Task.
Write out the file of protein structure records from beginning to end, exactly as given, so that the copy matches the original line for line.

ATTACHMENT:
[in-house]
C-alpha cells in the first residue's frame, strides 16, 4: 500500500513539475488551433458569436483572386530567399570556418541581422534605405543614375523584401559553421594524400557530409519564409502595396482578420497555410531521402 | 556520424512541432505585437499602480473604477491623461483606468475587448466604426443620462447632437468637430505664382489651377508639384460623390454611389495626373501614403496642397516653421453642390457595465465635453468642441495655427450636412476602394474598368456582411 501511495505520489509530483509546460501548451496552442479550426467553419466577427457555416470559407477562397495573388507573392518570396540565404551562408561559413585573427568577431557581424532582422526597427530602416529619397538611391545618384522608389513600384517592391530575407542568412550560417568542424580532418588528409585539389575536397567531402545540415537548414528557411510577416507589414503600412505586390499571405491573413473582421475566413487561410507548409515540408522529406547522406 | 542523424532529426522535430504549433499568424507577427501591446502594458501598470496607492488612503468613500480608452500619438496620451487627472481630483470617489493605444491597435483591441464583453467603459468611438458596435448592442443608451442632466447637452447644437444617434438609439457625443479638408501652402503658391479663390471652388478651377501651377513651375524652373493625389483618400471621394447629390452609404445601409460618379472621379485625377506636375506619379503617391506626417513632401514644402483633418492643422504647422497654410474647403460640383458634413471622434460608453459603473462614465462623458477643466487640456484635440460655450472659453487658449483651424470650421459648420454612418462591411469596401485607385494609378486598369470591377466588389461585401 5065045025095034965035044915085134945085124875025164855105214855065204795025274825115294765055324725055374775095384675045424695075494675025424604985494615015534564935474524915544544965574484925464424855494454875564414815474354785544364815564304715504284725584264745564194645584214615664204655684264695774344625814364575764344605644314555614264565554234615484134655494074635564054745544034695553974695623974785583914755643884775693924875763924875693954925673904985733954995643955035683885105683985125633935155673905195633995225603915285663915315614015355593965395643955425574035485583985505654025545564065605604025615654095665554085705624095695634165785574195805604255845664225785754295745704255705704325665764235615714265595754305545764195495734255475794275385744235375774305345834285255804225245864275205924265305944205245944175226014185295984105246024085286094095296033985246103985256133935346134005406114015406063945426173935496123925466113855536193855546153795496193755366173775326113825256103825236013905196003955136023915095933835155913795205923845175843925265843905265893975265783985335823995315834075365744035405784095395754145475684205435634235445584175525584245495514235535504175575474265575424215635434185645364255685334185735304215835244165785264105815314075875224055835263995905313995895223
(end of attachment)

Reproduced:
[in-house]
C-alpha cells in the first residue's frame, strides 16, 4: 500500500513539475488551433458569436483572386530567399570556418541581422534605405543614375523584401559553421594524400557530409519564409502595396482578420497555410531521402 | 556520424512541432505585437499602480473604477491623461483606468475587448466604426443620462447632437468637430505664382489651377508639384460623390454611389495626373501614403496642397516653421453642390457595465465635453468642441495655427450636412476602394474598368456582411 501511495505520489509530483509546460501548451496552442479550426467553419466577427457555416470559407477562397495573388507573392518570396540565404551562408561559413585573427568577431557581424532582422526597427530602416529619397538611391545618384522608389513600384517592391530575407542568412550560417568542424580532418588528409585539389575536397567531402545540415537548414528557411510577416507589414503600412505586390499571405491573413473582421475566413487561410507548409515540408522529406547522406 | 542523424532529426522535430504549433499568424507577427501591446502594458501598470496607492488612503468613500480608452500619438496620451487627472481630483470617489493605444491597435483591441464583453467603459468611438458596435448592442443608451442632466447637452447644437444617434438609439457625443479638408501652402503658391479663390471652388478651377501651377513651375524652373493625389483618400471621394447629390452609404445601409460618379472621379485625377506636375506619379503617391506626417513632401514644402483633418492643422504647422497654410474647403460640383458634413471622434460608453459603473462614465462623458477643466487640456484635440460655450472659453487658449483651424470650421459648420454612418462591411469596401485607385494609378486598369470591377466588389461585401 5065045025095034965035044915085134945085124875025164855105214855065204795025274825115294765055324725055374775095384675045424695075494675025424604985494615015534564935474524915544544965574484925464424855494454875564414815474354785544364815564304715504284725584264745564194645584214615664204655684264695774344625814364575764344605644314555614264565554234615484134655494074635564054745544034695553974695623974785583914755643884775693924875763924875693954925673904985733954995643955035683885105683985125633935155673905195633995225603915285663915315614015355593965395643955425574035485583985505654025545564065605604025615654095665554085705624095695634165785574195805604255845664225785754295745704255705704325665764235615714265595754305545764195495734255475794275385744235375774305345834285255804225245864275205924265305944205245944175226014185295984105246024085286094095296033985246103985256133935346134005406114015406063945426173935496123925466113855536193855546153795496193755366173775326113825256103825236013905196003955136023915095933835155913795205923845175843925265843905265893975265783985335823995315834075365744035405784095395754145475684205435634235445584175525584245495514235535504175575474265575424215635434185645364255685334185735304215835244165785264105815314075875224055835263995905313995895223